Alberta government moves toward private partnerships and sale of affordable housing projects

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The Alberta government introduced legislation Monday that would open the door to controversial public-private partnerships for affordable housing projects.

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If passed, Bill 78, the Alberta Housing Amendment Act, will allow the government to form “joint ventures” with private for-profit companies in an effort to attract more investment to expand and improve affordable housing. The government said that once the bill takes effect, it will take steps to review its assets with the goal of selling some affordable government-owned homes.

At a press conference on Monday before introducing the bill, Housing and Seniors Minister Josephine Pon claimed that the measures did not amount to privatization because the proceeds from the sales would be traced back to her affordable housing efforts, and public-private partnerships, also known as P3, would. I still see the government very involved.

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“We call it a partnership, not a privatization … the government will continue to manage and work with the owner, the non-profit organizations or the housing provider, and we will continue to manage,” Pon told reporters, adding that the government would do comply with agreements to maintain the home. Affordable units.

However, the details on the potential P3s will depend on the agreements that have not yet been reached. Pon said they will save taxpayer dollars by converting assets into cash that could pay for operating costs, but details on partners and deals will be released “later.”

“We may not sell all next year, or within two years, it is long-term for 10 years,” said Pon, adding that, for example, if after 10 years, a private company wants to exit a deal, the government take over the facility.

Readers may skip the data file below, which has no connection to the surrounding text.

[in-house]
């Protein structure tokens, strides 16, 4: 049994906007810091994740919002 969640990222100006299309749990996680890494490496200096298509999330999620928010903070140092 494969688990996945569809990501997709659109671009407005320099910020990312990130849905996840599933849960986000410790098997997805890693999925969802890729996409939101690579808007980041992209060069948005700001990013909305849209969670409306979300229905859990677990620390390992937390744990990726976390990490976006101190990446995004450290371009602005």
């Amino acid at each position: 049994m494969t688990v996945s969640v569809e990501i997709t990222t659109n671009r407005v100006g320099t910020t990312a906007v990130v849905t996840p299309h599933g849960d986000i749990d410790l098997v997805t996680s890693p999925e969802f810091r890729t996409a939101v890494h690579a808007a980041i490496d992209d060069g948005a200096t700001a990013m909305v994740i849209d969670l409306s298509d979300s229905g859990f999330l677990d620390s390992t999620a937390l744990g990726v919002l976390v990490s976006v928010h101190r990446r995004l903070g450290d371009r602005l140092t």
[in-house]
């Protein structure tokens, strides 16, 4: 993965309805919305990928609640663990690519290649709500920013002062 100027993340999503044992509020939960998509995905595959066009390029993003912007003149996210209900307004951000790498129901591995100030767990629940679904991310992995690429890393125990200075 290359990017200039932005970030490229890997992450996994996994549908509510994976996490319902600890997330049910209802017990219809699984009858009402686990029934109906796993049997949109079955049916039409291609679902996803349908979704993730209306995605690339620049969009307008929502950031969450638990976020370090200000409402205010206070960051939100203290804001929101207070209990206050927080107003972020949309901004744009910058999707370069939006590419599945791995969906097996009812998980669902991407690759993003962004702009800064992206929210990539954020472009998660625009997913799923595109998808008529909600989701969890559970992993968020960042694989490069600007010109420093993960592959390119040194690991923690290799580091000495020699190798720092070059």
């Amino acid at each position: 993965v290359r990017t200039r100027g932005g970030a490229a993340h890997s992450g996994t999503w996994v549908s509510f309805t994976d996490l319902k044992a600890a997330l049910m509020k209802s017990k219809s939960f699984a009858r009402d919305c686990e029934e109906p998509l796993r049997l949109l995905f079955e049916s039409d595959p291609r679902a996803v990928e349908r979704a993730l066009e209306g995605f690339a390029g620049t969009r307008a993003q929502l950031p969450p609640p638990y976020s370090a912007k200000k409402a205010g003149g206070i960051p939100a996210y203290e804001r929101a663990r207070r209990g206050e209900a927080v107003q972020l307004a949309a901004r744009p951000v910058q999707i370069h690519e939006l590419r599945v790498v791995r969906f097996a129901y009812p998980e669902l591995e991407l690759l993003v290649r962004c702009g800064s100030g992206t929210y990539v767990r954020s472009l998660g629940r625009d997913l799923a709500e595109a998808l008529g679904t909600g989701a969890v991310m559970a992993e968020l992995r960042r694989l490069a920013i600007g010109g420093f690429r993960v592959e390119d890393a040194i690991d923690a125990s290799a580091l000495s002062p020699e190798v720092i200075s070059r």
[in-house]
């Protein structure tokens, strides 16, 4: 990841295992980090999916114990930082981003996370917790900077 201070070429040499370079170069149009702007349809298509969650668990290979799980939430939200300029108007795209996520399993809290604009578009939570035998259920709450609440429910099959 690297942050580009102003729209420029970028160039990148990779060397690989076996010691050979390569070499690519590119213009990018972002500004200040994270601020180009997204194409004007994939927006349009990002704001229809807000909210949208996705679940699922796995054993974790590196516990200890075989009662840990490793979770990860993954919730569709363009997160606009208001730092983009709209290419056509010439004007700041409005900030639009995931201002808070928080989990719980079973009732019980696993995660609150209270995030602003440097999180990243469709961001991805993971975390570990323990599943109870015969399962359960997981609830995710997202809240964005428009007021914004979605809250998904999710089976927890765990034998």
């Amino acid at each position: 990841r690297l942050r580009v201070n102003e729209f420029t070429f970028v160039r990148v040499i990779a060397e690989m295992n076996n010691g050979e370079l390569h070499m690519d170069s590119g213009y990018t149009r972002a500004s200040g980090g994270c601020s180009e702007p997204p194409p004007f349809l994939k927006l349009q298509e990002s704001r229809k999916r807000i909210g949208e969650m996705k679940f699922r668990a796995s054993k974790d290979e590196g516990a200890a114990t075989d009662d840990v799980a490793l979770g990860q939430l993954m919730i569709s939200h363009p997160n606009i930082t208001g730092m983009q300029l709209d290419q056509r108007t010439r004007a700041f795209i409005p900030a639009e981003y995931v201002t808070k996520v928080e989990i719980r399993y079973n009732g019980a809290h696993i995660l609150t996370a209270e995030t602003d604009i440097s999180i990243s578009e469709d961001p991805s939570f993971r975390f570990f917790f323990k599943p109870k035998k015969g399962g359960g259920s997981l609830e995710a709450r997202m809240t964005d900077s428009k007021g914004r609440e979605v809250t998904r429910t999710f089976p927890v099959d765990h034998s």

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The measures are based on the recommendations of the Alberta Housing Review Panel and its 10-year affordable housing strategy. Previous legislation did not give the government the authority to enter into such “joint venture” association agreements.

The government said its goal is to shift its role from a major homeowner to a funder and regulator.

Pon said that much of the affordable housing system is inefficient and bogged down by red tape.

“Government investment alone cannot meet Alberta’s growing need for affordable housing, but there is still a need for the government to provide financing and other incentives, and hold our partners accountable to Albertans,” he said. .

In April, more than 110,000 low-income Albertans were living in affordable housing and more than 24,000 were on the waiting list. Pon said the government aims to reduce that waiting list by 30 percent by 2023.

The 10-year strategy aims to support an additional 25,000 households, increasing the total number of households accessing affordable housing to 82,000.

Once the bill takes effect, the government will begin to develop its “asset management framework,” which will identify properties for sale, transfer, retention, or development.

More to come …

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